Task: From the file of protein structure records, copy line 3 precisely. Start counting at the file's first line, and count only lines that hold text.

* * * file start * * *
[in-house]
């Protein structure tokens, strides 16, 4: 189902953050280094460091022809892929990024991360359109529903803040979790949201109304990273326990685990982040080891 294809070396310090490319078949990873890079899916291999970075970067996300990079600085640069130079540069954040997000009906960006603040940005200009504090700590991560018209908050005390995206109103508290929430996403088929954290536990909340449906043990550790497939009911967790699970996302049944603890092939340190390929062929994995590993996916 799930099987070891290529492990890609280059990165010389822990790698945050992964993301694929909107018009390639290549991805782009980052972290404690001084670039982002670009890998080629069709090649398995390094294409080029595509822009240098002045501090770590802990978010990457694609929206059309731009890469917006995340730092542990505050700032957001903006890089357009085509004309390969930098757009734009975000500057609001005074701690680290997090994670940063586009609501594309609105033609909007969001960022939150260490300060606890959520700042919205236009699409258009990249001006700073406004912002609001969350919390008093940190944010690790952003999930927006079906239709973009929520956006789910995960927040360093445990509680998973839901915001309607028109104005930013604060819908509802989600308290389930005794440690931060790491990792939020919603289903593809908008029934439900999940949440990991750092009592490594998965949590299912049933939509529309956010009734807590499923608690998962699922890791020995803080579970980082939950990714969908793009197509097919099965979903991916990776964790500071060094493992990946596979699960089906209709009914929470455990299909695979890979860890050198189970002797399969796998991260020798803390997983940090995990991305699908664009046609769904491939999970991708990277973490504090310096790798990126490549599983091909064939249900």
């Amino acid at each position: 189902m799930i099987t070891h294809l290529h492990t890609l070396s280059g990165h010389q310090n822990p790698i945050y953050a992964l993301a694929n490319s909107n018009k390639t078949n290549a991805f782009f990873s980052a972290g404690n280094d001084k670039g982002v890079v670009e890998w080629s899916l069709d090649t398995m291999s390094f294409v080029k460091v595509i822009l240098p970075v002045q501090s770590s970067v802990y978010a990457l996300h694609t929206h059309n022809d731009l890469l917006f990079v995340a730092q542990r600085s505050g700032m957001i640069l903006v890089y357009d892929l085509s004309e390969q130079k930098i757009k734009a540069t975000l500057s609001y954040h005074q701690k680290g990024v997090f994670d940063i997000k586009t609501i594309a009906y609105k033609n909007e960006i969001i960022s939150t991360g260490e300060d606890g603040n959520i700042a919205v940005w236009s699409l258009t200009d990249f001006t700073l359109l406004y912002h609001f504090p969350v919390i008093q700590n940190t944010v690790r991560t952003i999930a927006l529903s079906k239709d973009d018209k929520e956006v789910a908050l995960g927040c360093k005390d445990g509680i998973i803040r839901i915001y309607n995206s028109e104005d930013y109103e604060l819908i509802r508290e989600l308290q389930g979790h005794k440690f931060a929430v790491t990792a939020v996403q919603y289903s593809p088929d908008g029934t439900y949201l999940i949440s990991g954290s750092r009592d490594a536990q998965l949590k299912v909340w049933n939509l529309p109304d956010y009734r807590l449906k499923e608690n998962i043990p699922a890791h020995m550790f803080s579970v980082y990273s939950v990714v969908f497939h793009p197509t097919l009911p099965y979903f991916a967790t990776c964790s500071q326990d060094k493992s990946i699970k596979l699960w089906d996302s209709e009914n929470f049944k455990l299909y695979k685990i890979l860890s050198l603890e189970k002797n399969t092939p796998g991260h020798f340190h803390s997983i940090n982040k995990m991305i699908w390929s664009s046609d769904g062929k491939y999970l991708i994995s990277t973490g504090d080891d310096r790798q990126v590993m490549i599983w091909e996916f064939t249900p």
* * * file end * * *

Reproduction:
């Amino acid at each position: 189902m799930i099987t070891h294809l290529h492990t890609l070396s280059g990165h010389q310090n822990p790698i945050y953050a992964l993301a694929n490319s909107n018009k390639t078949n290549a991805f782009f990873s980052a972290g404690n280094d001084k670039g982002v890079v670009e890998w080629s899916l069709d090649t398995m291999s390094f294409v080029k460091v595509i822009l240098p970075v002045q501090s770590s970067v802990y978010a990457l996300h694609t929206h059309n022809d731009l890469l917006f990079v995340a730092q542990r600085s505050g700032m957001i640069l903006v890089y357009d892929l085509s004309e390969q130079k930098i757009k734009a540069t975000l500057s609001y954040h005074q701690k680290g990024v997090f994670d940063i997000k586009t609501i594309a009906y609105k033609n909007e960006i969001i960022s939150t991360g260490e300060d606890g603040n959520i700042a919205v940005w236009s699409l258009t200009d990249f001006t700073l359109l406004y912002h609001f504090p969350v919390i008093q700590n940190t944010v690790r991560t952003i999930a927006l529903s079906k239709d973009d018209k929520e956006v789910a908050l995960g927040c360093k005390d445990g509680i998973i803040r839901i915001y309607n995206s028109e104005d930013y109103e604060l819908i509802r508290e989600l308290q389930g979790h005794k440690f931060a929430v790491t990792a939020v996403q919603y289903s593809p088929d908008g029934t439900y949201l999940i949440s990991g954290s750092r009592d490594a536990q998965l949590k299912v909340w049933n939509l529309p109304d956010y009734r807590l449906k499923e608690n998962i043990p699922a890791h020995m550790f803080s579970v980082y990273s939950v990714v969908f497939h793009p197509t097919l009911p099965y979903f991916a967790t990776c964790s500071q326990d060094k493992s990946i699970k596979l699960w089906d996302s209709e009914n929470f049944k455990l299909y695979k685990i890979l860890s050198l603890e189970k002797n399969t092939p796998g991260h020798f340190h803390s997983i940090n982040k995990m991305i699908w390929s664009s046609d769904g062929k491939y999970l991708i994995s990277t973490g504090d080891d310096r790798q990126v590993m490549i599983w091909e996916f064939t249900p």